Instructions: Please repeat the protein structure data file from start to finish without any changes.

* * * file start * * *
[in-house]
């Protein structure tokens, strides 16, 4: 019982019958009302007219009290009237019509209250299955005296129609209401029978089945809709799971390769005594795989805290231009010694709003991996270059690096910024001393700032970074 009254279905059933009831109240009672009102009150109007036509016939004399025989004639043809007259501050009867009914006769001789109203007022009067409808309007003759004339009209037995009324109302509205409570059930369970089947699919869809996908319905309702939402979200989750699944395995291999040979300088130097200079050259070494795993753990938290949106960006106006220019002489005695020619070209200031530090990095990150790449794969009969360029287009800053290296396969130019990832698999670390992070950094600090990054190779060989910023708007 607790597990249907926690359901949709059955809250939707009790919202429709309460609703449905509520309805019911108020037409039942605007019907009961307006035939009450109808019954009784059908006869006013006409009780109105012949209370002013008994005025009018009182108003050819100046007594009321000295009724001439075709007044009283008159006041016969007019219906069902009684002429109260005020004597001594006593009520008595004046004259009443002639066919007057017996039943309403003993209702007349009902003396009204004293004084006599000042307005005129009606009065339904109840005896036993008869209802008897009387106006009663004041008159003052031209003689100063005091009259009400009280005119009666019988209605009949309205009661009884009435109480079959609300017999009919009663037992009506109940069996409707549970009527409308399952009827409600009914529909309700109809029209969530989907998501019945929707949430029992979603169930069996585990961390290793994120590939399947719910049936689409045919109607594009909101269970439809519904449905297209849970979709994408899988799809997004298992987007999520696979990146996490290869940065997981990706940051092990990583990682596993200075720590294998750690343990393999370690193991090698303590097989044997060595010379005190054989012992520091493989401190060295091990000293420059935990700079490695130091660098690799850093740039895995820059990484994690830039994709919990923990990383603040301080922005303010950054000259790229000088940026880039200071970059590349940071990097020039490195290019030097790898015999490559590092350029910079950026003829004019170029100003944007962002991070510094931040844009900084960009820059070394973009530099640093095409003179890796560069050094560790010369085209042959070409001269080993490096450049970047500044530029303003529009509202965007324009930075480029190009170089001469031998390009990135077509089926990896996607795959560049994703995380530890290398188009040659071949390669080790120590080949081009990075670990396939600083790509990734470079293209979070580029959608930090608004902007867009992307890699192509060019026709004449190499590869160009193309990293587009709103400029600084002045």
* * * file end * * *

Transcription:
[in-house]
């Protein structure tokens, strides 16, 4: 019982019958009302007219009290009237019509209250299955005296129609209401029978089945809709799971390769005594795989805290231009010694709003991996270059690096910024001393700032970074 009254279905059933009831109240009672009102009150109007036509016939004399025989004639043809007259501050009867009914006769001789109203007022009067409808309007003759004339009209037995009324109302509205409570059930369970089947699919869809996908319905309702939402979200989750699944395995291999040979300088130097200079050259070494795993753990938290949106960006106006220019002489005695020619070209200031530090990095990150790449794969009969360029287009800053290296396969130019990832698999670390992070950094600090990054190779060989910023708007 607790597990249907926690359901949709059955809250939707009790919202429709309460609703449905509520309805019911108020037409039942605007019907009961307006035939009450109808019954009784059908006869006013006409009780109105012949209370002013008994005025009018009182108003050819100046007594009321000295009724001439075709007044009283008159006041016969007019219906069902009684002429109260005020004597001594006593009520008595004046004259009443002639066919007057017996039943309403003993209702007349009902003396009204004293004084006599000042307005005129009606009065339904109840005896036993008869209802008897009387106006009663004041008159003052031209003689100063005091009259009400009280005119009666019988209605009949309205009661009884009435109480079959609300017999009919009663037992009506109940069996409707549970009527409308399952009827409600009914529909309700109809029209969530989907998501019945929707949430029992979603169930069996585990961390290793994120590939399947719910049936689409045919109607594009909101269970439809519904449905297209849970979709994408899988799809997004298992987007999520696979990146996490290869940065997981990706940051092990990583990682596993200075720590294998750690343990393999370690193991090698303590097989044997060595010379005190054989012992520091493989401190060295091990000293420059935990700079490695130091660098690799850093740039895995820059990484994690830039994709919990923990990383603040301080922005303010950054000259790229000088940026880039200071970059590349940071990097020039490195290019030097790898015999490559590092350029910079950026003829004019170029100003944007962002991070510094931040844009900084960009820059070394973009530099640093095409003179890796560069050094560790010369085209042959070409001269080993490096450049970047500044530029303003529009509202965007324009930075480029190009170089001469031998390009990135077509089926990896996607795959560049994703995380530890290398188009040659071949390669080790120590080949081009990075670990396939600083790509990734470079293209979070580029959608930090608004902007867009992307890699192509060019026709004449190499590869160009193309990293587009709103400029600084002045």